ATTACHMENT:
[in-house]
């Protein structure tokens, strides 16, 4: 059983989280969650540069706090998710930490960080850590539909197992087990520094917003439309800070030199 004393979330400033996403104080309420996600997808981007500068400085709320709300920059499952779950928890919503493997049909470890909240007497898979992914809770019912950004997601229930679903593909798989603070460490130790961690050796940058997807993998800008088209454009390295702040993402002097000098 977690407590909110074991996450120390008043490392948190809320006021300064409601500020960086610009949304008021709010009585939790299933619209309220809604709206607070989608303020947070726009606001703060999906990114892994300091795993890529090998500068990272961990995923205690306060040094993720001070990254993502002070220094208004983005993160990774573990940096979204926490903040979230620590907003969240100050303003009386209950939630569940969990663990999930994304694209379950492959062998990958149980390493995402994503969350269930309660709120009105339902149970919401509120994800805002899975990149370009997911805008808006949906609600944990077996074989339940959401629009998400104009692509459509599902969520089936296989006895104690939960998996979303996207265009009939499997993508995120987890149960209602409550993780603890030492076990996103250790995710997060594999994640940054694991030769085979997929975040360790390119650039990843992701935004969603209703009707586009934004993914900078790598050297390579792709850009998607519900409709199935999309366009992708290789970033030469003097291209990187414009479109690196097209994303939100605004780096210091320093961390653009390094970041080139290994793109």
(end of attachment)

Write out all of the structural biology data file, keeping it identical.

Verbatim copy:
[in-house]
């Protein structure tokens, strides 16, 4: 059983989280969650540069706090998710930490960080850590539909197992087990520094917003439309800070030199 004393979330400033996403104080309420996600997808981007500068400085709320709300920059499952779950928890919503493997049909470890909240007497898979992914809770019912950004997601229930679903593909798989603070460490130790961690050796940058997807993998800008088209454009390295702040993402002097000098 977690407590909110074991996450120390008043490392948190809320006021300064409601500020960086610009949304008021709010009585939790299933619209309220809604709206607070989608303020947070726009606001703060999906990114892994300091795993890529090998500068990272961990995923205690306060040094993720001070990254993502002070220094208004983005993160990774573990940096979204926490903040979230620590907003969240100050303003009386209950939630569940969990663990999930994304694209379950492959062998990958149980390493995402994503969350269930309660709120009105339902149970919401509120994800805002899975990149370009997911805008808006949906609600944990077996074989339940959401629009998400104009692509459509599902969520089936296989006895104690939960998996979303996207265009009939499997993508995120987890149960209602409550993780603890030492076990996103250790995710997060594999994640940054694991030769085979997929975040360790390119650039990843992701935004969603209703009707586009934004993914900078790598050297390579792709850009998607519900409709199935999309366009992708290789970033030469003097291209990187414009479109690196097209994303939100605004780096210091320093961390653009390094970041080139290994793109």